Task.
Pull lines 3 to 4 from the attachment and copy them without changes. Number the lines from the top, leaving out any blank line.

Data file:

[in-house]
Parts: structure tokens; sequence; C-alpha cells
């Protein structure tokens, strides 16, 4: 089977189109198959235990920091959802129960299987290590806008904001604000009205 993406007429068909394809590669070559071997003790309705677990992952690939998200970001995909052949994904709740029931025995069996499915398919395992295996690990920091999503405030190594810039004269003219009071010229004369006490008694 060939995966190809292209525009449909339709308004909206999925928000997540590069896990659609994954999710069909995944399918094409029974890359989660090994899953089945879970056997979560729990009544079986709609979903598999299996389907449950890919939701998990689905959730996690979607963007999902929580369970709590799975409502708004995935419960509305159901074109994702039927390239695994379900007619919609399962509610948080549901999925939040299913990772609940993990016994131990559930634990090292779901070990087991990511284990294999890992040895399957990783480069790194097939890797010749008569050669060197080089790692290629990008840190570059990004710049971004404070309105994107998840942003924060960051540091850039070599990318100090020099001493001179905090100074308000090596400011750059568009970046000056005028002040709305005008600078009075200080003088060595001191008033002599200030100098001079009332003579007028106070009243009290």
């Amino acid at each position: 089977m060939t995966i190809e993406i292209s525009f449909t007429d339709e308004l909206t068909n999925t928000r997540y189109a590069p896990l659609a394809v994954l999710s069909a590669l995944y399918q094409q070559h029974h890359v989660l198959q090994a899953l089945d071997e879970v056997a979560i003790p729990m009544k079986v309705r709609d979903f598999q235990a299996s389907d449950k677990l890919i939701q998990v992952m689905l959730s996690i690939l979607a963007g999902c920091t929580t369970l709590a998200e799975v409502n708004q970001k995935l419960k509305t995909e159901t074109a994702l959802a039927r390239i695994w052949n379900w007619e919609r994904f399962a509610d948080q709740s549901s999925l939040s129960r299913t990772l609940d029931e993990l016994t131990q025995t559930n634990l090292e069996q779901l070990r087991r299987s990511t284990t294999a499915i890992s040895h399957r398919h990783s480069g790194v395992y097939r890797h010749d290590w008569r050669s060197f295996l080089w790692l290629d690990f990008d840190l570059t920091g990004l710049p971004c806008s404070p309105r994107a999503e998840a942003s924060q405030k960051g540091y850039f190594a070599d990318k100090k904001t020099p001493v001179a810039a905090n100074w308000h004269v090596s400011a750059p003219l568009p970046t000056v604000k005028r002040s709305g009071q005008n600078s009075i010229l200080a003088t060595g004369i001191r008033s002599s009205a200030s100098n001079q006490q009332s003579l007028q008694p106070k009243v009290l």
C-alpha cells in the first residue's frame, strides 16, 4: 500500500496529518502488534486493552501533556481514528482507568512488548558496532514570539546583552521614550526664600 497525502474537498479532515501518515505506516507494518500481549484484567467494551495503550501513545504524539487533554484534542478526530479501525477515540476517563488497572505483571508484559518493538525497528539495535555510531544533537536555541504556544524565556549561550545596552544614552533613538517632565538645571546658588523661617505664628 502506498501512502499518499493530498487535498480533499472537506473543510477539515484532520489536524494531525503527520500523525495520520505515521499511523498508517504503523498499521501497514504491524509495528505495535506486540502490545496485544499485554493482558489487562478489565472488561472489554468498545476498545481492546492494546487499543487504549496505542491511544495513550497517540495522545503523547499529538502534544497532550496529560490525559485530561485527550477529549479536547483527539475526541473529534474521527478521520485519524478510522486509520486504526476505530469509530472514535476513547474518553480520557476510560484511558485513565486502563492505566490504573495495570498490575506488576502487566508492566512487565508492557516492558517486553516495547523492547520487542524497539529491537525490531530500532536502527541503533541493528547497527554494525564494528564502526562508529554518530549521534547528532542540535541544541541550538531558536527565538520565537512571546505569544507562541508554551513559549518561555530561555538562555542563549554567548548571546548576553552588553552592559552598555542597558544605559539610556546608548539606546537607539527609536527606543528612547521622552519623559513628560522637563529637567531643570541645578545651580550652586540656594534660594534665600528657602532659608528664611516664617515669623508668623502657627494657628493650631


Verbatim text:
């Protein structure tokens, strides 16, 4: 089977189109198959235990920091959802129960299987290590806008904001604000009205 993406007429068909394809590669070559071997003790309705677990992952690939998200970001995909052949994904709740029931025995069996499915398919395992295996690990920091999503405030190594810039004269003219009071010229004369006490008694 060939995966190809292209525009449909339709308004909206999925928000997540590069896990659609994954999710069909995944399918094409029974890359989660090994899953089945879970056997979560729990009544079986709609979903598999299996389907449950890919939701998990689905959730996690979607963007999902929580369970709590799975409502708004995935419960509305159901074109994702039927390239695994379900007619919609399962509610948080549901999925939040299913990772609940993990016994131990559930634990090292779901070990087991990511284990294999890992040895399957990783480069790194097939890797010749008569050669060197080089790692290629990008840190570059990004710049971004404070309105994107998840942003924060960051540091850039070599990318100090020099001493001179905090100074308000090596400011750059568009970046000056005028002040709305005008600078009075200080003088060595001191008033002599200030100098001079009332003579007028106070009243009290």
């Amino acid at each position: 089977m060939t995966i190809e993406i292209s525009f449909t007429d339709e308004l909206t068909n999925t928000r997540y189109a590069p896990l659609a394809v994954l999710s069909a590669l995944y399918q094409q070559h029974h890359v989660l198959q090994a899953l089945d071997e879970v056997a979560i003790p729990m009544k079986v309705r709609d979903f598999q235990a299996s389907d449950k677990l890919i939701q998990v992952m689905l959730s996690i690939l979607a963007g999902c920091t929580t369970l709590a998200e799975v409502n708004q970001k995935l419960k509305t995909e159901t074109a994702l959802a039927r390239i695994w052949n379900w007619e919609r994904f399962a509610d948080q709740s549901s999925l939040s129960r299913t990772l609940d029931e993990l016994t131990q025995t559930n634990l090292e069996q779901l070990r087991r299987s990511t284990t294999a499915i890992s040895h399957r398919h990783s480069g790194v395992y097939r890797h010749d290590w008569r050669s060197f295996l080089w790692l290629d690990f990008d840190l570059t920091g990004l710049p971004c806008s404070p309105r994107a999503e998840a942003s924060q405030k960051g540091y850039f190594a070599d990318k100090k904001t020099p001493v001179a810039a905090n100074w308000h004269v090596s400011a750059p003219l568009p970046t000056v604000k005028r002040s709305g009071q005008n600078s009075i010229l200080a003088t060595g004369i001191r008033s002599s009205a200030s100098n001079q006490q009332s003579l007028q008694p106070k009243v009290l």